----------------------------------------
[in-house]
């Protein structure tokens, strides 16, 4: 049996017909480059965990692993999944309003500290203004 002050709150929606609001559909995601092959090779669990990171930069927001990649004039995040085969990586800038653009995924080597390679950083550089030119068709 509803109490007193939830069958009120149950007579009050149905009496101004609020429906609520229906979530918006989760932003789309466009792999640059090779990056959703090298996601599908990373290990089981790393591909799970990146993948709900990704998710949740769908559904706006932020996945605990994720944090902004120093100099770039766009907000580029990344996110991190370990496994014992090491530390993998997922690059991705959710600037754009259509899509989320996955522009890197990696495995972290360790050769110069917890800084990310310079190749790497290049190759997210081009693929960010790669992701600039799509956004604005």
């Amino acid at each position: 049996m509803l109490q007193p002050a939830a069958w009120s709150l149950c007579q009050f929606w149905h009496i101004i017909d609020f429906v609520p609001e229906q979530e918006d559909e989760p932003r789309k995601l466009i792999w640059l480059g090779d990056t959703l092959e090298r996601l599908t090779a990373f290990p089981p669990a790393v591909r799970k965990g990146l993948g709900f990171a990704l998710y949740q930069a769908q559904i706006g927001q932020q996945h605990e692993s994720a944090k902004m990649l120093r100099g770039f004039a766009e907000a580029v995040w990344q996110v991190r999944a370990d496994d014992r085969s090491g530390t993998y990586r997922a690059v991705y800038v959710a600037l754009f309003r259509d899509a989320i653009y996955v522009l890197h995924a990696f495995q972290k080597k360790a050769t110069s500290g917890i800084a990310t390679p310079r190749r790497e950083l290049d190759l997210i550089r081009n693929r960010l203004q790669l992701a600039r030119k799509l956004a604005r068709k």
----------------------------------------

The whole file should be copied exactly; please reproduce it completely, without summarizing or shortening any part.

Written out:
[in-house]
């Protein structure tokens, strides 16, 4: 049996017909480059965990692993999944309003500290203004 002050709150929606609001559909995601092959090779669990990171930069927001990649004039995040085969990586800038653009995924080597390679950083550089030119068709 509803109490007193939830069958009120149950007579009050149905009496101004609020429906609520229906979530918006989760932003789309466009792999640059090779990056959703090298996601599908990373290990089981790393591909799970990146993948709900990704998710949740769908559904706006932020996945605990994720944090902004120093100099770039766009907000580029990344996110991190370990496994014992090491530390993998997922690059991705959710600037754009259509899509989320996955522009890197990696495995972290360790050769110069917890800084990310310079190749790497290049190759997210081009693929960010790669992701600039799509956004604005």
């Amino acid at each position: 049996m509803l109490q007193p002050a939830a069958w009120s709150l149950c007579q009050f929606w149905h009496i101004i017909d609020f429906v609520p609001e229906q979530e918006d559909e989760p932003r789309k995601l466009i792999w640059l480059g090779d990056t959703l092959e090298r996601l599908t090779a990373f290990p089981p669990a790393v591909r799970k965990g990146l993948g709900f990171a990704l998710y949740q930069a769908q559904i706006g927001q932020q996945h605990e692993s994720a944090k902004m990649l120093r100099g770039f004039a766009e907000a580029v995040w990344q996110v991190r999944a370990d496994d014992r085969s090491g530390t993998y990586r997922a690059v991705y800038v959710a600037l754009f309003r259509d899509a989320i653009y996955v522009l890197h995924a990696f495995q972290k080597k360790a050769t110069s500290g917890i800084a990310t390679p310079r190749r790497e950083l290049d190759l997210i550089r081009n693929r960010l203004q790669l992701a600039r030119k799509l956004a604005r068709k």